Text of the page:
This was from an earlier post:
*Do you think sunsets were any less beautiful before humans were around to witness it?
I said: "Well, since colors do not exist in objects themselves, but in the eye's processing of light wavelengths, I think a good case could be made, on the basis of naturalism being true, that they probably weren't very beautiful. Take the colors out of them, and what are you left with?"
I was then told: "Since stars ~do~ emit radiation the subsequent sunset would still be beautiful regardless of whether a human is there to see it.
I want to have another "go" at this. This falls into the intersection between science and philosophy. Objects do not, in and of themselves, possess the quality of color. Color occurs when light bounces off of surfaces. But, my understanding (correct me if I'm wrong) is that current scientific theory says that the color still does not actually exist until eyes exist which translate the light-waves into what we see as colors.
I came across this at Ed Feser's blog:
"If we want to redefine the “red” of a fire engine in terms of how its surface reflects photons at certain wavelengths, we can say that the fire engine is red. But if by “red” we mean the way red “looks” to us when we perceive it, then nothing like that exists in the fire engine, which is (if we think of color in these commonsense terms) intrinsically “colorless.” And so on for sounds, tastes, and all the rest. Color, odor, taste, sound, and the like – again, as common sense understands them (rather than as redefined for purposes of physics) – are reinterpreted by mechanism as projections of the mind, existing only in consciousness. This is the origin of the “qualia problem,” and the puzzle now becomes how to relate these “qualia” or “phenomenal properties” to the intrinsically colorless, odorless, tasteless particles that make up the brain just as much as they do external material objects." -- Edward Feser, here.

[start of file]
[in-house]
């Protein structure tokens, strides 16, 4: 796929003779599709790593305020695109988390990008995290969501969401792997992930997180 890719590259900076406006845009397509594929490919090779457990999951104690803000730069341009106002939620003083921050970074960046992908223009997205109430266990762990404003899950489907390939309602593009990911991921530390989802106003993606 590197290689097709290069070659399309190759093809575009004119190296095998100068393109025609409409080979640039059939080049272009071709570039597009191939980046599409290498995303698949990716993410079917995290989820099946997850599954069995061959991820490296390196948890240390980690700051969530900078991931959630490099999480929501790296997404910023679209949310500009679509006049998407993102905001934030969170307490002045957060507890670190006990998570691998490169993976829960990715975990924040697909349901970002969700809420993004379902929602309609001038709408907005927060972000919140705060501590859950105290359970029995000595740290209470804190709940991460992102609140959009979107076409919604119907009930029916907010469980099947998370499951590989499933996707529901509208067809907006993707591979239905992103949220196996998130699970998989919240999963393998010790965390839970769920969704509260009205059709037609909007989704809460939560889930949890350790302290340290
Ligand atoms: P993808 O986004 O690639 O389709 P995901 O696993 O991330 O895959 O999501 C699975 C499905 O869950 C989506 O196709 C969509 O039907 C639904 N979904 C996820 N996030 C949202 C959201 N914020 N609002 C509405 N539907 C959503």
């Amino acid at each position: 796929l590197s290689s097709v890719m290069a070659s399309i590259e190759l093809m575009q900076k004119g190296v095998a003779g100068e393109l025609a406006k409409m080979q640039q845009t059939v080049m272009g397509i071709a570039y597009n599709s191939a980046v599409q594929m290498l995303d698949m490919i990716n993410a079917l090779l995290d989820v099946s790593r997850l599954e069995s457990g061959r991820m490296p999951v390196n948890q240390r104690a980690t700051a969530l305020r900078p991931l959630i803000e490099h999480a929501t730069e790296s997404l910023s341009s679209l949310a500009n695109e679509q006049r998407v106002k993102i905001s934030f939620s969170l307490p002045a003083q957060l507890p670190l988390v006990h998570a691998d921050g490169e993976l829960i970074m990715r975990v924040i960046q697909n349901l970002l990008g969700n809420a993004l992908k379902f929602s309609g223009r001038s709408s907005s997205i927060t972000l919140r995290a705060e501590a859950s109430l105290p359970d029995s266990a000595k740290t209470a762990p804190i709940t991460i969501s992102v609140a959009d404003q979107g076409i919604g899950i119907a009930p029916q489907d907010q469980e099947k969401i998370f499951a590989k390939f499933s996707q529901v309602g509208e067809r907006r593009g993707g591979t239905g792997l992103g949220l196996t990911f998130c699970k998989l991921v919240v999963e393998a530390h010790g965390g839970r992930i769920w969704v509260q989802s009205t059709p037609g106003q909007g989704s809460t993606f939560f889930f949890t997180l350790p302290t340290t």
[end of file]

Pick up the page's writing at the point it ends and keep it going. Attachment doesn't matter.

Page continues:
#1. To the extent that the beauty of a sunset is in its dazzling display of colors, unless there is an entity around that is producing the sensation of color in its mind, the sunset is not, arguably, beautiful in and of itself. (Some Christian philosophers dispute this notion that the sensation of color exists only in the mind.)
#2. Beauty is a concept. Concepts reside in the mind. Without a mind to conceptualize beauty, it is an incoherent concept. Beauty cannot exist where there are no minds.
So, in response to the atheist jab, "do you think sunsets were any less beautiful before humans were around to witness it?", my answer would be that the atheist must answer "yes", because a) the essential beauty of a sunset lies in the colors projected, and colors are produced inside the mind (according to current scientific theory), and b) because beauty is a mental concept, and according to atheists, minds did not exist prior to the emergence of life.
* * *
We depend on mind to conceive of reality --including past reality -- to a greater extent than we tend to realize.
To the theist, the universe has never been without Mind, because a supervening Mind created it and sustains it. Because the Creator saw his creation, and saw that it was good, the theist can argue that sunsets have always been beautiful because they were created by a Creator who is himself beautiful; they were created "for his pleasure", and the Creator always beholds ("sees") his creation.
But, to the atheist, there was a time when mind was not, and sunsets were not beautiful.